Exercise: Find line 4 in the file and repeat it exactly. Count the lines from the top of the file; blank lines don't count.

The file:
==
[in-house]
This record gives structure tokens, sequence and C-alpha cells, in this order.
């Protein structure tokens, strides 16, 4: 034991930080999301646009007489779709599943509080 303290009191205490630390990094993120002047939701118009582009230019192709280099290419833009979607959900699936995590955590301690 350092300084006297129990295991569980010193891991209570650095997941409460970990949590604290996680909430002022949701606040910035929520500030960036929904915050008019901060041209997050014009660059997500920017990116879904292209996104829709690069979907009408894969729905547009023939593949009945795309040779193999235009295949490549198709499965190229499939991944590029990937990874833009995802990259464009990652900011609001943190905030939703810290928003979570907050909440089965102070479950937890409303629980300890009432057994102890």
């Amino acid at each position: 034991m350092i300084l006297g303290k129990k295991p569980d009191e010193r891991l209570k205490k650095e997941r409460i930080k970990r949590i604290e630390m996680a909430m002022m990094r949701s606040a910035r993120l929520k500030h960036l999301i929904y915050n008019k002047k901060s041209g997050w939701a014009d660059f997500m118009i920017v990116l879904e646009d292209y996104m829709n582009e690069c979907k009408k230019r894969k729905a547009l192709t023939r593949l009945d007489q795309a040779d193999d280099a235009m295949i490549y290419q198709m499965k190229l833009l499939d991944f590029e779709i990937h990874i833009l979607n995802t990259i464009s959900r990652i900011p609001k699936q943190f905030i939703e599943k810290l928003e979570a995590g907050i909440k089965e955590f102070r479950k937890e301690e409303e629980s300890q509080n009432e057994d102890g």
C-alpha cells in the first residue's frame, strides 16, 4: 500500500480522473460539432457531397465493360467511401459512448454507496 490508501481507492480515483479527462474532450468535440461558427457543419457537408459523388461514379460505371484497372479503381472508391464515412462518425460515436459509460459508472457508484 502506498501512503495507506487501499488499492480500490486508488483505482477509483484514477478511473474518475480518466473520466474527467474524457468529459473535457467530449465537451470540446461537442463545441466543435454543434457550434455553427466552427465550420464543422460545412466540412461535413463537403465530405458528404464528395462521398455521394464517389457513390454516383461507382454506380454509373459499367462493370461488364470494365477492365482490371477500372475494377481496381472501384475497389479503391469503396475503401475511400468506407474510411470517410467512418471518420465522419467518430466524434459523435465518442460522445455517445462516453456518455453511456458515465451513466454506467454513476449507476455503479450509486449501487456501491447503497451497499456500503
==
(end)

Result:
């Amino acid at each position: 034991m350092i300084l006297g303290k129990k295991p569980d009191e010193r891991l209570k205490k650095e997941r409460i930080k970990r949590i604290e630390m996680a909430m002022m990094r949701s606040a910035r993120l929520k500030h960036l999301i929904y915050n008019k002047k901060s041209g997050w939701a014009d660059f997500m118009i920017v990116l879904e646009d292209y996104m829709n582009e690069c979907k009408k230019r894969k729905a547009l192709t023939r593949l009945d007489q795309a040779d193999d280099a235009m295949i490549y290419q198709m499965k190229l833009l499939d991944f590029e779709i990937h990874i833009l979607n995802t990259i464009s959900r990652i900011p609001k699936q943190f905030i939703e599943k810290l928003e979570a995590g907050i909440k089965e955590f102070r479950k937890e301690e409303e629980s300890q509080n009432e057994d102890g």